If you are looking for worksheets and lists, the Dojo is not for you. If you are a number cruncher and like to track down statistical data of every aspect of your life, the guide is not for you, either. If, on the other hand, you are wondering why you don’t fit into the usual productivity schemes or miss a deeper meaning and a place for the “important few” when working with them, the guide might be your thing.

The Dojo is short and precise, directly to the point. There is no drivel and no comfortable, yet superfluous fluff. If you grab the guide, there’s no need to get into a comfortable reading position on your couch, waiting for inspiration. Much the contrary, the Dojo is about creating a specific and personal mindset that leads towards not only more, but higher-quality output.

The ebook and the audio sessions do reinforce each other neatly. For each chapter of the book, the authors recorded their personal takes on the content. While the text is denser, the audio helps you to really integrate the information into your life, as do the questions at the end of each chapter that provide you with lots of food for thought.

The design of the ebook is beautiful. Contrary to many info products out there, this is a great example of how design can complement the content. Unfortunately, the quality of the audio files could be better. While it does the job, the sessions sound like recordings from a telephone call (and, probably, they are), and thus have a little echo that might disturb you. It’s still good enough to understand everything, and there are no lacks or recording errors. As I personally enjoy reading this kind of information a lot more than only hearing it, I was happy to see the audio transcripts released a few days after the product launch. Since then, I would listen, read, and take notes of the content at the same time.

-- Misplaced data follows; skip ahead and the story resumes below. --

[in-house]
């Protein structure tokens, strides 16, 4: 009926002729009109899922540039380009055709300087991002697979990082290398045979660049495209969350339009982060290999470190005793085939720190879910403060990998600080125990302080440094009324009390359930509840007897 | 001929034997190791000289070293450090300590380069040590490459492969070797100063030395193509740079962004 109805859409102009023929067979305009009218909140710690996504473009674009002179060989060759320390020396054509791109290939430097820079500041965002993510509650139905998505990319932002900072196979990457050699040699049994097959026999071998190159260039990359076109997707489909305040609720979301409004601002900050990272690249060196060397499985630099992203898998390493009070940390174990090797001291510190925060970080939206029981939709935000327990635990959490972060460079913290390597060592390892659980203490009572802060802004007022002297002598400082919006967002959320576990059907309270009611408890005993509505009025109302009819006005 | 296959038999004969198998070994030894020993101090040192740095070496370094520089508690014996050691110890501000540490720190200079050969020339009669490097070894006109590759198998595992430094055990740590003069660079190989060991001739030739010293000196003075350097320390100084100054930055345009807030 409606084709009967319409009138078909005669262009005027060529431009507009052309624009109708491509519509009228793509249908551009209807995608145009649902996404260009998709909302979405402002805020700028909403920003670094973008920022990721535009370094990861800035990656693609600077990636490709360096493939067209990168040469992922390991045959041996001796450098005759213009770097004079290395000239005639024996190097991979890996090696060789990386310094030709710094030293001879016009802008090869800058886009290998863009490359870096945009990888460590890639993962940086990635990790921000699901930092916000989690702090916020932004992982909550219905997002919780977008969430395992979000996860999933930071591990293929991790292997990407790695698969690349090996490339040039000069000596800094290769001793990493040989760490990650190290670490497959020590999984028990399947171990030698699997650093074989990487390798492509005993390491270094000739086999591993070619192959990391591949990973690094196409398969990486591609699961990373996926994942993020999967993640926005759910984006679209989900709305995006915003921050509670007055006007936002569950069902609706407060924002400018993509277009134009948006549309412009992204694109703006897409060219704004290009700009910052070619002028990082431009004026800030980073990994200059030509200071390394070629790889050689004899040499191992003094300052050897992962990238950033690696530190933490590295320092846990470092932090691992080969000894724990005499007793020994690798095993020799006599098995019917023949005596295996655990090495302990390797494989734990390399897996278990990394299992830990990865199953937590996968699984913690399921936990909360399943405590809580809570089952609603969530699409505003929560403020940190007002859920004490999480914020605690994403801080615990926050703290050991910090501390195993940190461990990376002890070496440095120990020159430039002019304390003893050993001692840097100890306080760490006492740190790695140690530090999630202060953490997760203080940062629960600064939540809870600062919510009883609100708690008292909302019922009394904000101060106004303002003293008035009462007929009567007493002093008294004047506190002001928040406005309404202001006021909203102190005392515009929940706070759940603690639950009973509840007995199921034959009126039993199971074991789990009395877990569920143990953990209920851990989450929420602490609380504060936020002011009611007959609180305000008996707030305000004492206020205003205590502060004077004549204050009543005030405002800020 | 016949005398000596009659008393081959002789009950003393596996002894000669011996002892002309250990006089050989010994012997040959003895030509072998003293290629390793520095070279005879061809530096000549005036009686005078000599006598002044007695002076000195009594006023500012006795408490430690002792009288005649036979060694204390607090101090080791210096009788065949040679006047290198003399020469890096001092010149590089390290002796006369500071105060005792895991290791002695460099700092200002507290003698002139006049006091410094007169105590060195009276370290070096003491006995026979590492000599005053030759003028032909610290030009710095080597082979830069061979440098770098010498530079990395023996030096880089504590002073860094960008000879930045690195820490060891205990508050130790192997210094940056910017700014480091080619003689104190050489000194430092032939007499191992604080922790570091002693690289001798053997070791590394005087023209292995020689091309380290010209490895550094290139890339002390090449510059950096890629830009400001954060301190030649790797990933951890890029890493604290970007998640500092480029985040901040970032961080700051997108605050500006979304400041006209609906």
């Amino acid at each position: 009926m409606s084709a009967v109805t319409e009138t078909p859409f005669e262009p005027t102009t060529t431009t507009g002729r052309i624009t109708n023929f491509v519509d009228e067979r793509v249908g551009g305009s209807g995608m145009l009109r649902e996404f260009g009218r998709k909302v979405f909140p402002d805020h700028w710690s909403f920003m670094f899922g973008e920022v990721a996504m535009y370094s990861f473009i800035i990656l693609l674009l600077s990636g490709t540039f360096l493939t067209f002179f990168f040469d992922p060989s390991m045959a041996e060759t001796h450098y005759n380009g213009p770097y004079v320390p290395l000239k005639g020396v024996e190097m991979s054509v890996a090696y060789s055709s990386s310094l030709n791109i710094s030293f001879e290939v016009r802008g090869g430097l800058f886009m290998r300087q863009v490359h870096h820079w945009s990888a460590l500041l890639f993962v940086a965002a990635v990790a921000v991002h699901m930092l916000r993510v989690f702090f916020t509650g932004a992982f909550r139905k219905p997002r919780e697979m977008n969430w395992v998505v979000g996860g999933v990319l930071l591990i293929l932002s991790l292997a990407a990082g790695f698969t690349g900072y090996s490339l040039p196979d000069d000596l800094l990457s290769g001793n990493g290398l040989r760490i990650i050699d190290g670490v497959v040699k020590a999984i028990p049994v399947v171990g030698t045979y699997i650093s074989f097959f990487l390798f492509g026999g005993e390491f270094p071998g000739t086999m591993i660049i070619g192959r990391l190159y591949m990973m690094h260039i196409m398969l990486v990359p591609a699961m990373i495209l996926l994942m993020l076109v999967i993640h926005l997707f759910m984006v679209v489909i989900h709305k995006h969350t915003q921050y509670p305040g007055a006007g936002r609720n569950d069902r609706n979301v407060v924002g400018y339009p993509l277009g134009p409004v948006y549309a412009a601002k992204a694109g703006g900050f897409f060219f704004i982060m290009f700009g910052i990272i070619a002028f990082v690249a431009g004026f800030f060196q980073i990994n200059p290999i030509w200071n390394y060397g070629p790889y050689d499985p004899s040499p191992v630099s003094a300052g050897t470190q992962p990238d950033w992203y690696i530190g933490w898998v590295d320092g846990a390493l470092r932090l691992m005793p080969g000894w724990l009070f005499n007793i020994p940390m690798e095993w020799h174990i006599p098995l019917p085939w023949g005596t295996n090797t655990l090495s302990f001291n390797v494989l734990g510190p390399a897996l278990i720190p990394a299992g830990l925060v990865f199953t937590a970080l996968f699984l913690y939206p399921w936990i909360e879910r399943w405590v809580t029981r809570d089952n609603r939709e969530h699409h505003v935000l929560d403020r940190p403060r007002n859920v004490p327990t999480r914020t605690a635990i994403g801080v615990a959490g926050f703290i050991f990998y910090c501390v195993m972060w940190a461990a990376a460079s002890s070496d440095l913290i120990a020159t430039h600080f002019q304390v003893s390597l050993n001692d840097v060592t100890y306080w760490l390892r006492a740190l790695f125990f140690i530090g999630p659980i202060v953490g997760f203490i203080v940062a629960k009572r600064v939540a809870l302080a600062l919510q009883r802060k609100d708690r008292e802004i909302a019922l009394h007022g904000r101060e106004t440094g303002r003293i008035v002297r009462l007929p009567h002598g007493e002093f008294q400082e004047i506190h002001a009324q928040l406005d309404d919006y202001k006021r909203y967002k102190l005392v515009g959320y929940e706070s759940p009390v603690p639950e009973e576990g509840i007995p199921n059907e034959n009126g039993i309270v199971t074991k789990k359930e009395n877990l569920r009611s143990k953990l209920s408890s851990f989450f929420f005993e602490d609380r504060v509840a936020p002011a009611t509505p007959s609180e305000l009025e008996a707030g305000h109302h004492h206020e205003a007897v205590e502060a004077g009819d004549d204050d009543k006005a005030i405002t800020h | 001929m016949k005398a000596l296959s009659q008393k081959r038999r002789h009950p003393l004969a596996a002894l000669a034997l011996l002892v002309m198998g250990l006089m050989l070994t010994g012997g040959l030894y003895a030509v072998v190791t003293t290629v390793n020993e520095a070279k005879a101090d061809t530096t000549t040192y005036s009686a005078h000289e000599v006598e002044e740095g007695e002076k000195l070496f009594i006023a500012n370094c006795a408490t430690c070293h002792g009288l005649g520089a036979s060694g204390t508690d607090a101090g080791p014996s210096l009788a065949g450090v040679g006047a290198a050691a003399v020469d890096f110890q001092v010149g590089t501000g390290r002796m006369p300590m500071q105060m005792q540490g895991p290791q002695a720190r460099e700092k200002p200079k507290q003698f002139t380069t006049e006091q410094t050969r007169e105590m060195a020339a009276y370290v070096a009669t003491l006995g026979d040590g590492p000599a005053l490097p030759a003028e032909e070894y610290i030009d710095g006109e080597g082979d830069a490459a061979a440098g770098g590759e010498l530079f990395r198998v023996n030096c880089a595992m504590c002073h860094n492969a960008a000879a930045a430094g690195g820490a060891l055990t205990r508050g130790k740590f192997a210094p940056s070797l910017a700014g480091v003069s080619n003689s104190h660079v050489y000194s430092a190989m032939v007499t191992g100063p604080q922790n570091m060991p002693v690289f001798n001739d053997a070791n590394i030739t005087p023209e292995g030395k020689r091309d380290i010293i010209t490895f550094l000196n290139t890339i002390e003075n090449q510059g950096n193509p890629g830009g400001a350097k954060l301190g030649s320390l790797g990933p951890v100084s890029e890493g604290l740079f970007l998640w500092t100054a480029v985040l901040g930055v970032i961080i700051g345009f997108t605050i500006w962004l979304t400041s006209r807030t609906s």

Overview

Name: The Dojo – A Guide to Doing What Matters
Content: 38 pages ebook in PDF format, 7 accompanying MP3 audio files of 8-13 minutes each
Price: $67
Where to get it: Feel free to get it here or through any of the affiliate links on this page, helping me with a sales-based commission. The price for you remains the same.

Whom it’s not for:

  • Number crunchers
  • People looking for pure entertainment and long reads
  • People looking for a new GTD system to buy into with lists, weekly reviews, etc.
  • Hi-fi experts

Whom it’s for: